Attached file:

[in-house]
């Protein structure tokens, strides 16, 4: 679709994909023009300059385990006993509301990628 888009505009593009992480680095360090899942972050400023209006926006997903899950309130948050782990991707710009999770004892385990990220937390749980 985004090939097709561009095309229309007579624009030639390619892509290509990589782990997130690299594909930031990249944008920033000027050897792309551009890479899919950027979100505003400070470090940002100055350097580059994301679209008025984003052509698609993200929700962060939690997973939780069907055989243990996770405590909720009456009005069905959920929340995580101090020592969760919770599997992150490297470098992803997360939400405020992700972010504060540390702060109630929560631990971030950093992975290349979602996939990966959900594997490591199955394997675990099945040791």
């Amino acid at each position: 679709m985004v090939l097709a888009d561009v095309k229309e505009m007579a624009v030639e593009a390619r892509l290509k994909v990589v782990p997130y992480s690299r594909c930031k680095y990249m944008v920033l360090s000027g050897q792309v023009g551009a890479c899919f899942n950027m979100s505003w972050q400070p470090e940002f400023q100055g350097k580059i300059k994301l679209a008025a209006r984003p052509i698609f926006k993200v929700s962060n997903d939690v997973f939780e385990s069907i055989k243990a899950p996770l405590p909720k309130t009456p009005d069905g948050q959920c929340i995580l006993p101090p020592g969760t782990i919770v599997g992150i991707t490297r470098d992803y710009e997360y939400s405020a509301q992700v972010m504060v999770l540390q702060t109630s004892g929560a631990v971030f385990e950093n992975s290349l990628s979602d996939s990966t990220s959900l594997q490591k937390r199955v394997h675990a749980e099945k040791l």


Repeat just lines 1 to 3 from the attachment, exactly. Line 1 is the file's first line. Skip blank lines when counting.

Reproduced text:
[in-house]
């Protein structure tokens, strides 16, 4: 679709994909023009300059385990006993509301990628 888009505009593009992480680095360090899942972050400023209006926006997903899950309130948050782990991707710009999770004892385990990220937390749980 985004090939097709561009095309229309007579624009030639390619892509290509990589782990997130690299594909930031990249944008920033000027050897792309551009890479899919950027979100505003400070470090940002100055350097580059994301679209008025984003052509698609993200929700962060939690997973939780069907055989243990996770405590909720009456009005069905959920929340995580101090020592969760919770599997992150490297470098992803997360939400405020992700972010504060540390702060109630929560631990971030950093992975290349979602996939990966959900594997490591199955394997675990099945040791």
């Amino acid at each position: 679709m985004v090939l097709a888009d561009v095309k229309e505009m007579a624009v030639e593009a390619r892509l290509k994909v990589v782990p997130y992480s690299r594909c930031k680095y990249m944008v920033l360090s000027g050897q792309v023009g551009a890479c899919f899942n950027m979100s505003w972050q400070p470090e940002f400023q100055g350097k580059i300059k994301l679209a008025a209006r984003p052509i698609f926006k993200v929700s962060n997903d939690v997973f939780e385990s069907i055989k243990a899950p996770l405590p909720k309130t009456p009005d069905g948050q959920c929340i995580l006993p101090p020592g969760t782990i919770v599997g992150i991707t490297r470098d992803y710009e997360y939400s405020a509301q992700v972010m504060v999770l540390q702060t109630s004892g929560a631990v971030f385990e950093n992975s290349l990628s979602d996939s990966t990220s959900l594997q490591k937390r199955v394997h675990a749980e099945k040791l």